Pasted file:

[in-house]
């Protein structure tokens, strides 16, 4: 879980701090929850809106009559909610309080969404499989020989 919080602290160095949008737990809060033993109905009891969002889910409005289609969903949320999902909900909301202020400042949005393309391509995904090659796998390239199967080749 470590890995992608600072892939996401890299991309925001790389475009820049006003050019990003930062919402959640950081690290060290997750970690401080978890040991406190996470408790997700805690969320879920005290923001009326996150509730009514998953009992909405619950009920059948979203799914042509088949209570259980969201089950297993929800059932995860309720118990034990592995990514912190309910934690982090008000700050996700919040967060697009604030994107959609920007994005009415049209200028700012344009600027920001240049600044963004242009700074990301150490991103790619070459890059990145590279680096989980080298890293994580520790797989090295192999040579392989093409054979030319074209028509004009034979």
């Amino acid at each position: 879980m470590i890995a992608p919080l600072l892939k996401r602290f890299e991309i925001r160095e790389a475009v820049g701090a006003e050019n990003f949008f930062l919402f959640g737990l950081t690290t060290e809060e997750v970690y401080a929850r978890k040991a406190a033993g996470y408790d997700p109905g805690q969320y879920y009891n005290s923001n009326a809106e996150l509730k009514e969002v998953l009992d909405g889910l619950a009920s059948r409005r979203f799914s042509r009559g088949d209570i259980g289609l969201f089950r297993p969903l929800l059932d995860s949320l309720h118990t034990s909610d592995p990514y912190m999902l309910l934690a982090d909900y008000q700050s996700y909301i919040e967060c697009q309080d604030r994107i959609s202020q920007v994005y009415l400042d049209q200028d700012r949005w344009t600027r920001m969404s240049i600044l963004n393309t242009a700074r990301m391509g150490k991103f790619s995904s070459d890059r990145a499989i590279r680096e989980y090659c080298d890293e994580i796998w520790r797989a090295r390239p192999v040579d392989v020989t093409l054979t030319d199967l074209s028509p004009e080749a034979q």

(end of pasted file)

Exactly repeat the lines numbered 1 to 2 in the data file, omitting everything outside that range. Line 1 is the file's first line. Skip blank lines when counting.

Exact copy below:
[in-house]
């Protein structure tokens, strides 16, 4: 879980701090929850809106009559909610309080969404499989020989 919080602290160095949008737990809060033993109905009891969002889910409005289609969903949320999902909900909301202020400042949005393309391509995904090659796998390239199967080749 470590890995992608600072892939996401890299991309925001790389475009820049006003050019990003930062919402959640950081690290060290997750970690401080978890040991406190996470408790997700805690969320879920005290923001009326996150509730009514998953009992909405619950009920059948979203799914042509088949209570259980969201089950297993929800059932995860309720118990034990592995990514912190309910934690982090008000700050996700919040967060697009604030994107959609920007994005009415049209200028700012344009600027920001240049600044963004242009700074990301150490991103790619070459890059990145590279680096989980080298890293994580520790797989090295192999040579392989093409054979030319074209028509004009034979």